Buying Guide: LED light bulbs

You might not realize it when you flick a switch, but the right lighting can make all the difference when it comes to how you enjoy your home. Learn how to make the most efficient and attractive lighting choices for your home.

Getting an efficient bulb is easy when it comes to LEDs - the trick is to get the best quality light for your needs. The right lighting choices can also help you get the most out of your home by making spaces more comfortable, functional and attractive.

Why LEDs?

LED light bulbs are now largely the norm for most homes and businesses. Most people are making the switch from compact fluorescent lights (CFLs), usually distinguished by their spiral shape, which were designed as replacements to traditional incandescent and halogen bulbs. While CFLs are more efficient than older, traditional incandescents, LEDs are far more effective for saving energy. Because CFLs contain mercury, they need to be handled with more care at home and disposed of safely through available recycling programs.

LED bulbs last up to 3.5 times longer than other bulbs. They're also dimmable, safe to use outdoors and don't emit heat, so they can reduce your home's overall cooling costs.

Did you know? ENERGY STAR®-certified bulbs use 70 to 90 per cent less energy than traditional incandescent ones. Look for the ENERGY STAR® logo when you’re shopping.

How to shop: Look for lumens, kelvins and CRI

Traditionally, we used to look at watts when shopping for light bulbs, but LEDs have changed the game. They use less energy, so their number of watts isn't the best way to determine their brightness because they'll naturally have a lower wattage than traditional bulbs.

Instead, look at lumens, which are a measure of brightness. The higher the lumen, the brighter the bulb. Lumens can range from about 450 lm (similar to a standard 40-watt incandescent bulb or a 5-watt LED) to 2600 lm (a 150-watt incandescent bulb or 26-watt LED).

Along with brightness, you'll also want to decide on the colour temperature for your home, measured in kelvins. Colour temperature ranges from warmer, yellow-toned glow (around 2700K to 3500K), to cooler, soft white (3500K to 5000K) to bright daylight (5000K to 6500K).

What you choose depends on the space and your personal preference. For example, you may choose softer, warmer lighting for your dining room, and brighter lighting closer to daylight for a mirror area in your bathroom.

Finally, you'll also want to consider CRI, or Colour Rendering Index. This is a measure of how accurately a light source illuminates an object's true colours. Find LEDs with a CRI in the mid-to-high 80s at least.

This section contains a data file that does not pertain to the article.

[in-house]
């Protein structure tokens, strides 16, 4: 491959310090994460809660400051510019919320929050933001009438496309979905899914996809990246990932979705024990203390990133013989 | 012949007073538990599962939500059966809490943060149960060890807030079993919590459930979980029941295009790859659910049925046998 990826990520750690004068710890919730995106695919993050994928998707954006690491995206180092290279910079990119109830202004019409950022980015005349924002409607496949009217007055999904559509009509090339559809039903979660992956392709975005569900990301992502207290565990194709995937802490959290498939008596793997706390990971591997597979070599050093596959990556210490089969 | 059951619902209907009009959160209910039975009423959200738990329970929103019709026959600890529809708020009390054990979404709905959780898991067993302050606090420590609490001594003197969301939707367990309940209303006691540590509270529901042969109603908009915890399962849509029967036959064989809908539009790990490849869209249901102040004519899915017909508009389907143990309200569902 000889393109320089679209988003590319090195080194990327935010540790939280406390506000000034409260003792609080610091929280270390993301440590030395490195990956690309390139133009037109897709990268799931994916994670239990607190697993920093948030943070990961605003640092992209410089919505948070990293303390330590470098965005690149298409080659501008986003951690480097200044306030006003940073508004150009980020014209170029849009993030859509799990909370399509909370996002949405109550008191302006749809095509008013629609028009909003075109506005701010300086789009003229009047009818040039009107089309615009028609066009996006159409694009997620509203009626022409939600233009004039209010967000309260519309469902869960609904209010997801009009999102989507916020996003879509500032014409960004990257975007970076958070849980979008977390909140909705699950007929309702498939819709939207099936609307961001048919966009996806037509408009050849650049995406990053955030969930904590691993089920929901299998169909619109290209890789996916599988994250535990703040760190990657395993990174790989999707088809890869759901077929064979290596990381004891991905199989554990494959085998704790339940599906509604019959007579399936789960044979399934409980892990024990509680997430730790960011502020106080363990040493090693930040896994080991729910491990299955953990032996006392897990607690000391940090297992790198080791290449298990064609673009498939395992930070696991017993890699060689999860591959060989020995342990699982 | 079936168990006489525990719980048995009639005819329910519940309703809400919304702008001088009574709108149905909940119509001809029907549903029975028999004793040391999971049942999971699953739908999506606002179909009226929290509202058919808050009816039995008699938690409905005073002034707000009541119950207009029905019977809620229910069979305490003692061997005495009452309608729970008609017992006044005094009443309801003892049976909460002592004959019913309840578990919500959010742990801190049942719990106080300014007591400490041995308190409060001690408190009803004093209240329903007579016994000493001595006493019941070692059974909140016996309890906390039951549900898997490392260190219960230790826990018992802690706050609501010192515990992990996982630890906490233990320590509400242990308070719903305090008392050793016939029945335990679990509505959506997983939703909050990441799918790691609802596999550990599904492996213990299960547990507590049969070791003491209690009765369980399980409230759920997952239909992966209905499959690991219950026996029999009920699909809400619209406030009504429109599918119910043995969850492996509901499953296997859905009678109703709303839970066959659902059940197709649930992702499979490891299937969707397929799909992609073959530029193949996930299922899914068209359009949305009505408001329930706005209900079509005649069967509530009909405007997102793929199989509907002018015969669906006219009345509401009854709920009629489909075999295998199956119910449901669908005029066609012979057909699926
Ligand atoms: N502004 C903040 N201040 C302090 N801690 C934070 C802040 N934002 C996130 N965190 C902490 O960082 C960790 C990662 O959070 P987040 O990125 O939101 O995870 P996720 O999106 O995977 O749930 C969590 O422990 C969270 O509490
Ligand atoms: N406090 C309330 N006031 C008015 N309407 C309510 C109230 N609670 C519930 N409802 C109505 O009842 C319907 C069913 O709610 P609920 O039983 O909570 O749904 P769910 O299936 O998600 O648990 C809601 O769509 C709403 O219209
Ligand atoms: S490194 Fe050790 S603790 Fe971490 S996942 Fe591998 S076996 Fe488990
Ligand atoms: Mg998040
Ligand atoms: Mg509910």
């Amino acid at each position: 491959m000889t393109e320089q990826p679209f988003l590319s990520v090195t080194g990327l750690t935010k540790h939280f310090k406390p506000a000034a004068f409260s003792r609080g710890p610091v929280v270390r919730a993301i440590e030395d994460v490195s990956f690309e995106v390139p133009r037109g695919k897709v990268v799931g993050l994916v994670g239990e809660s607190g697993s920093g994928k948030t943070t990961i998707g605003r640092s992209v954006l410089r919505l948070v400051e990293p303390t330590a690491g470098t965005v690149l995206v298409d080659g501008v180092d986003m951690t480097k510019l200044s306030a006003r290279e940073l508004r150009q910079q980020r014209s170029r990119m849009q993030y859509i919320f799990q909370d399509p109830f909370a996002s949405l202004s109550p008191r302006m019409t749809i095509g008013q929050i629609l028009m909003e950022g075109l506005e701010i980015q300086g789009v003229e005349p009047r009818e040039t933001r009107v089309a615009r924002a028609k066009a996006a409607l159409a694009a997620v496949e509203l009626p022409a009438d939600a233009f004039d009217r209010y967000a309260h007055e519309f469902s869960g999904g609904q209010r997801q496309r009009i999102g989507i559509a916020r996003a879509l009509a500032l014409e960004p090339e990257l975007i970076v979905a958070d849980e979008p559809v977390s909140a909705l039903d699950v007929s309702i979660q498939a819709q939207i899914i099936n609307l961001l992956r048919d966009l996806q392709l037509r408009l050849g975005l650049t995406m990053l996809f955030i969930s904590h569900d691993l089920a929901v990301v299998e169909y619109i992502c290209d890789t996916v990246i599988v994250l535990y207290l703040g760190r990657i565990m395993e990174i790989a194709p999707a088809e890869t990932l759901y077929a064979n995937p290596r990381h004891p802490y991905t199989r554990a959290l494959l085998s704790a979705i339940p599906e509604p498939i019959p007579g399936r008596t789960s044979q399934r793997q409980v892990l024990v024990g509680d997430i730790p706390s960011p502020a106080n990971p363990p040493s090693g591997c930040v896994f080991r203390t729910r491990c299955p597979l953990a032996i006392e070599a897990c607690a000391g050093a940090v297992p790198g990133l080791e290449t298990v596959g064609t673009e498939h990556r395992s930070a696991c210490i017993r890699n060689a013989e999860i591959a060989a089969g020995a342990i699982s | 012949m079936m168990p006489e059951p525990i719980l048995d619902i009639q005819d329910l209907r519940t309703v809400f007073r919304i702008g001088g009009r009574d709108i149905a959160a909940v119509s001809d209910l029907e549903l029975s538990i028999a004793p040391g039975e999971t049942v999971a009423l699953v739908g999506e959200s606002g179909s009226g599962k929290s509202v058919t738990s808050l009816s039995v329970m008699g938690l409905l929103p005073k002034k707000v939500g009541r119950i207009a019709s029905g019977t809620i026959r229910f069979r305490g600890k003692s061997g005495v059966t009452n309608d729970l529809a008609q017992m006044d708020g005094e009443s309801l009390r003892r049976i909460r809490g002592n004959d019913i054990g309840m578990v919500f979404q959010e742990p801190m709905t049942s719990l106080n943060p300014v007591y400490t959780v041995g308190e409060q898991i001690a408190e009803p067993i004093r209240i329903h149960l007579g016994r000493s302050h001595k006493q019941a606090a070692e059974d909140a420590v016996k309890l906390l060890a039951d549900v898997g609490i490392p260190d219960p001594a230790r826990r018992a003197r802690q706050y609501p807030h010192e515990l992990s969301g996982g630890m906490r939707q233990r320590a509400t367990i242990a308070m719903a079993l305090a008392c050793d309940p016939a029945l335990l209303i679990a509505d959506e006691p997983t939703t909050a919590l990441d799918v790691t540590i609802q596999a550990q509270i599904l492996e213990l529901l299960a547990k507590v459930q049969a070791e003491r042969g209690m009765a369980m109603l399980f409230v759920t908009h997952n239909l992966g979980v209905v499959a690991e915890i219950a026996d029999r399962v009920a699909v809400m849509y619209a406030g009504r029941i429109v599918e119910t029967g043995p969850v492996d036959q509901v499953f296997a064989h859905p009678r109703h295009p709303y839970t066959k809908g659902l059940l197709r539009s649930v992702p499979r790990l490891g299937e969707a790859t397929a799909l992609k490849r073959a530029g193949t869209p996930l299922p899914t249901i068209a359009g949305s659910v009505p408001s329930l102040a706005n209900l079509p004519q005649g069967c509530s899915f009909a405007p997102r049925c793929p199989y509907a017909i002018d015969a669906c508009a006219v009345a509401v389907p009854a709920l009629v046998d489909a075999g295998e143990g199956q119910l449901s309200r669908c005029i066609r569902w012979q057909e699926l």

You can typically find a wide range of bulb configurations to fit many fixtures and colour requirements – so shop around.

Tip: Remember to look at the base of the light fixtures you’re shopping for to find bulbs that match. When you're shopping, look for ENERGY STAR®-certified light fixtures, which use a quarter of the electricity that standard fixtures use. All bulbs and fixtures should also have proper CSA or equivalent safety certification.

 

 

How do I figure out what I need?

How you use each room in your home differs, so chances are your lighting needs will differ too. Think about who is using the room, for what and how much natural light is available. Remember that the fixture type matters too. For instance, you may want to choose something different for direct overhead lighting than for a reading lamp.

Tip: Ensure that LEDs are dimmable and that the bulb and dimmer you select are compatible. Dimmers can help curb your monthly electricity costs and give you more options for improving the atmosphere in your room.

What about smart lighting?

Smart light bulbs allow you to control your lighting remotely using your smartphone or tablet. You can use the corresponding app to change the lights' brightness level and colours (think red and green for the holidays or orange for Halloween).

Tip: Consider setting up more task-oriented lighting, like reading lamps or over-the-counter lights in the kitchen, so you can avoid keeping the whole house lit unnecessarily. And remind the whole family to turn off the lights when they leave a room, or install motion sensors if they're a forgetful bunch.

Related Articles

Bryan Baeumler: Incandescent vs. LED Watch video
Energy efficiency for your whole home Learn more
Home Energy Audit: What it is and why you need one Schedule an audit